As a Biden supporter, Kelley Mathews in Dallas feels like her relationship with Trump supporters has become strained during his presidency, as she has to either brace for comments on her position or keep politics off the table.

“Some of them are kind but condescending, making my objections seem petty and merely a reaction to Trump’s ‘abrasive personality’ rather than substantive,” she said. “Others are openly hostile, so with long-term relationships in mind, I choose not to engage with them on the topic.”

Mathews expressed a sentiment that came up among many Biden supporters, including at an Evangelicals for Biden panel discussion put on by the campaign’s faith outreach team last week: They worry fellow evangelicals see a vote for Biden (particularly because of his pro-choice position) as a move away from the church.

“The genuineness of our faith is called into question,” said Steven Harris, one of a dozen Christian leaders appearing on Wednesday’s Zoom panel.

A PhD candidate at Harvard Divinity and a former staffer at the SBC Ethics and Religious Liberty Commission, Harris challenged the assumption on two fronts—first, saying a political requisite contradicts justification by faith alone (Rom. 5:1) and, second, bringing up the robust gospel witness of African American Christians whose political beliefs have long contrasted with white evangelicals’.

Black Protestants and white evangelicals share many theological convictions, but black Protestants are currently more likely to vote against Trump than white evangelicals are to vote for him.

Harris, who attends Anacostia River Church in DC, told CT while he feels the tension over the evangelical label as a Democrat and black believer, “I do not want to concede all of evangelicalism to the Republican Party.”

Though Trump has been the Republican candidate both years, for many evangelical voters, 2016 is a lot different than 2020. As CT previously reported, Trump’s evangelical supporters feel more confident and justified in their votes, knowing the president’s track record on abortion, religious liberty, and judicial appointments in his first term.

And his evangelical detractors have likewise shifted. Some have gone from reluctantly or quietly opposing the president to voicing outspoken dissent. Lisa Sharon Harper, evangelical writer and activist, said during the Evangelicals for Biden panel that 2020 was her first time endorsing a candidate in the presidential election.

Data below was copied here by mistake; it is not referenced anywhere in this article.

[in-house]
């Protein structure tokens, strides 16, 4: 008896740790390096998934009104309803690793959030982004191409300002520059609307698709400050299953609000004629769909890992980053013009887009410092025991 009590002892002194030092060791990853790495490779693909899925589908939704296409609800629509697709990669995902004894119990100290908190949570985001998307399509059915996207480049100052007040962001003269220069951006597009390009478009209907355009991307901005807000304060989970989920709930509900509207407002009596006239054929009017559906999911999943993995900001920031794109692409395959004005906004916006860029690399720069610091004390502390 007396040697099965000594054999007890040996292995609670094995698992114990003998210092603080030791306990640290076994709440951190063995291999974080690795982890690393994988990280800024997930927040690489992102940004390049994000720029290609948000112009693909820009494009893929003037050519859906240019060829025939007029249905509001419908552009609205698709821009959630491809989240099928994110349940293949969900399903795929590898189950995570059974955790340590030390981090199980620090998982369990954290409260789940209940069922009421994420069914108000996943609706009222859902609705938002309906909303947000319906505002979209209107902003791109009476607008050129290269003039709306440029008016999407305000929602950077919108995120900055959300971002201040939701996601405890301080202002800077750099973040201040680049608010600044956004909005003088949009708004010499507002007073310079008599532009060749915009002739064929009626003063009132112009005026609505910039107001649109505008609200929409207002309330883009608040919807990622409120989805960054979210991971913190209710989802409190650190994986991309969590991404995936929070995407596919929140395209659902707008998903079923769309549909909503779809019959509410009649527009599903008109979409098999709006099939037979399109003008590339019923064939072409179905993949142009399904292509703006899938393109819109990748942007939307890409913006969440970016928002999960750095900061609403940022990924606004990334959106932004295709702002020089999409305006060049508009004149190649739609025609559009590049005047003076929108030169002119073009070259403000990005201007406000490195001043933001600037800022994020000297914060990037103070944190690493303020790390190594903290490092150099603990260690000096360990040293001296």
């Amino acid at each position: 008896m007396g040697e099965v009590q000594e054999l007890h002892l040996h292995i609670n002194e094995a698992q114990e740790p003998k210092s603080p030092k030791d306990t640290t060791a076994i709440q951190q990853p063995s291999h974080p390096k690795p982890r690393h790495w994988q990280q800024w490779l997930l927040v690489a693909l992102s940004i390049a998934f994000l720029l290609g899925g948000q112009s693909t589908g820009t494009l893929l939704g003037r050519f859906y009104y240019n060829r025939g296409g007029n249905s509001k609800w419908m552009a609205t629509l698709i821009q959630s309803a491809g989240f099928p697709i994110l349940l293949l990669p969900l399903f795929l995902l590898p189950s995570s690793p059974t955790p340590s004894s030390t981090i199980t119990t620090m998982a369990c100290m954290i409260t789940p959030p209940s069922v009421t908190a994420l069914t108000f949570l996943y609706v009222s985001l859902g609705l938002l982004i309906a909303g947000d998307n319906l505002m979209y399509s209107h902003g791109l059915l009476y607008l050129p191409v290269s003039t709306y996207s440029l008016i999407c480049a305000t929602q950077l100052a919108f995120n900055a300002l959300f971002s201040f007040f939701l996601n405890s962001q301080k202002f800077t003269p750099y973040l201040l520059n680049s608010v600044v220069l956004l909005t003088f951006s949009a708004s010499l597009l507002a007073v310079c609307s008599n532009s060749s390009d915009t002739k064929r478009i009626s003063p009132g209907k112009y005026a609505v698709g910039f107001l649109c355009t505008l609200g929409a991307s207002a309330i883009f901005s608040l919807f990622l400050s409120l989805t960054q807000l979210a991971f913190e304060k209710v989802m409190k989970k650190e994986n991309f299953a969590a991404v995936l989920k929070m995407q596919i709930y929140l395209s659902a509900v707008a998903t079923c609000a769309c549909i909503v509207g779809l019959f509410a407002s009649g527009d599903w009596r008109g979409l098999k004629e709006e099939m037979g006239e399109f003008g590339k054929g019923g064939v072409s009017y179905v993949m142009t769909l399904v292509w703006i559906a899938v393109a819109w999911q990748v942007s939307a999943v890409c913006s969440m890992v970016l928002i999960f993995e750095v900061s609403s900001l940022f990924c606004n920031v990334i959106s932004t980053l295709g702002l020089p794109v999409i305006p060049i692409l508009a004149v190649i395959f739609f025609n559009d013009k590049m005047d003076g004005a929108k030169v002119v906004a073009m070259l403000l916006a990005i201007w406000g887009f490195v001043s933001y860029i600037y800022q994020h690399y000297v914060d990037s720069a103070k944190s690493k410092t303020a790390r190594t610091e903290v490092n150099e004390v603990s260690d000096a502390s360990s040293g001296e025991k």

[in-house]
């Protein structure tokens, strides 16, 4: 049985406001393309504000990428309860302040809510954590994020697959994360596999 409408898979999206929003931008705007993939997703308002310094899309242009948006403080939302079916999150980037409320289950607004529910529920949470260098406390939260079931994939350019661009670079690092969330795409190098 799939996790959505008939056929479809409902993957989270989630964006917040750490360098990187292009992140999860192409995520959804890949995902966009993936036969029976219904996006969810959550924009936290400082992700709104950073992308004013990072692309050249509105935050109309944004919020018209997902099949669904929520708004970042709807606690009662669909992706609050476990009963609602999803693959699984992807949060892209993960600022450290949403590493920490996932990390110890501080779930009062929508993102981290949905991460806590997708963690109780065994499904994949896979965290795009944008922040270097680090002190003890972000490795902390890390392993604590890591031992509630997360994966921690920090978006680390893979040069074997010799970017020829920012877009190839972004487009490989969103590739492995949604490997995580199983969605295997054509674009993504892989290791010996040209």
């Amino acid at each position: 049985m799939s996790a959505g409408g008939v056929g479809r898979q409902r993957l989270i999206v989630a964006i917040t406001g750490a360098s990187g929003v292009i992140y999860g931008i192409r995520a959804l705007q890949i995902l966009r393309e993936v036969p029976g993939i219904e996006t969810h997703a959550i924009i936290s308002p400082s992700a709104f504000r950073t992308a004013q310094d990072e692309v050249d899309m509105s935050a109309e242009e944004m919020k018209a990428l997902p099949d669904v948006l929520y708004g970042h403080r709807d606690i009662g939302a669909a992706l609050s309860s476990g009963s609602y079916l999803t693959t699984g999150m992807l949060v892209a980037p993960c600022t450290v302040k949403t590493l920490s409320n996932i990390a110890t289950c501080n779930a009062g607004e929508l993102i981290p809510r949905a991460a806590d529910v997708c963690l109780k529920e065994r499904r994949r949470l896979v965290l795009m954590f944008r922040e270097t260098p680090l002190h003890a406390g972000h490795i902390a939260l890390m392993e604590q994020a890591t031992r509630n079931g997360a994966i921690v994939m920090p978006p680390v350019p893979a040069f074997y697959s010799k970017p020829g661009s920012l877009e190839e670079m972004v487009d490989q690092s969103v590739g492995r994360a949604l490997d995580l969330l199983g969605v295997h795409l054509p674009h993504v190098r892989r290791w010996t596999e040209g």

Others say after voting Republican or third-party, this year would be their first time voting for a Democratic candidate for president. Republican Voters Against Trump has promoted stories of Christians who oppose Trump’s re-election on religious grounds.

Despite the personal strains on their relationships, many white evangelicals supporting Biden say they are working to maintain their cross-partisan friendships. Some have seen encouraging signs of respectful disagreement and serious conversation.

“I’ve openly shared my support with family and friends. Their response has been much more understanding and open than 2016 when they fiercely opposed [Hillary Clinton’s] candidacy,” said Justin Gillebo, an evangelical in Seattle who says he is supporting the Biden/Harris ticket after voting third-party in 2016. “Many have still signaled that they will support the current president, but they’ve been more open to debating policy rather than simply focusing on the candidates themselves as they did in 2016.”

Brandon Helderop, a Michigan evangelical who wrote last month about his departure from the Republican Party, has also seen constructive dialogue among his friends who stand by the president.

“It can be awkward at times,” he said, but “I most appreciate those [friends] I’m able to have respectful dialogue as well as find unity and commonality with.

“My biggest prayer is for our country to have empathy for each other. We may not understand why people we disagree with feel the way they do, but their opinions still matter, and they have value.”